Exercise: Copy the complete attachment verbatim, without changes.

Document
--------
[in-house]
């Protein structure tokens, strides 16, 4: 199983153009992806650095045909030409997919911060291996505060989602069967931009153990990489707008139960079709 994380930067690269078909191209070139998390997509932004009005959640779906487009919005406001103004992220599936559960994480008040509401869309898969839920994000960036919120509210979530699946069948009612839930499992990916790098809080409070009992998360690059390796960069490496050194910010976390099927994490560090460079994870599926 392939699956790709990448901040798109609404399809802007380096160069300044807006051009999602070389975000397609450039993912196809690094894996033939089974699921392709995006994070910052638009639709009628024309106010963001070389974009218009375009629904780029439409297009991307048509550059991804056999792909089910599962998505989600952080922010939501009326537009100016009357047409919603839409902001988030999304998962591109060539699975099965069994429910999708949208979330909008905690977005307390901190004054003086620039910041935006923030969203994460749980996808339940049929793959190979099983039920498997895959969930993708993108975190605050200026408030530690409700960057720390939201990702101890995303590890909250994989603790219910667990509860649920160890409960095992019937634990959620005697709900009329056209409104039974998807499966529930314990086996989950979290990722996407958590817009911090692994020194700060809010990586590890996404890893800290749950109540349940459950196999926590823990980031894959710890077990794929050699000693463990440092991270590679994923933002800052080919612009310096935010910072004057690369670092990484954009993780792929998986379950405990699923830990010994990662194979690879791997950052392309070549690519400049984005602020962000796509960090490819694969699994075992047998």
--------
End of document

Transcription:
[in-house]
């Protein structure tokens, strides 16, 4: 199983153009992806650095045909030409997919911060291996505060989602069967931009153990990489707008139960079709 994380930067690269078909191209070139998390997509932004009005959640779906487009919005406001103004992220599936559960994480008040509401869309898969839920994000960036919120509210979530699946069948009612839930499992990916790098809080409070009992998360690059390796960069490496050194910010976390099927994490560090460079994870599926 392939699956790709990448901040798109609404399809802007380096160069300044807006051009999602070389975000397609450039993912196809690094894996033939089974699921392709995006994070910052638009639709009628024309106010963001070389974009218009375009629904780029439409297009991307048509550059991804056999792909089910599962998505989600952080922010939501009326537009100016009357047409919603839409902001988030999304998962591109060539699975099965069994429910999708949208979330909008905690977005307390901190004054003086620039910041935006923030969203994460749980996808339940049929793959190979099983039920498997895959969930993708993108975190605050200026408030530690409700960057720390939201990702101890995303590890909250994989603790219910667990509860649920160890409960095992019937634990959620005697709900009329056209409104039974998807499966529930314990086996989950979290990722996407958590817009911090692994020194700060809010990586590890996404890893800290749950109540349940459950196999926590823990980031894959710890077990794929050699000693463990440092991270590679994923933002800052080919612009310096935010910072004057690369670092990484954009993780792929998986379950405990699923830990010994990662194979690879791997950052392309070549690519400049984005602020962000796509960090490819694969699994075992047998």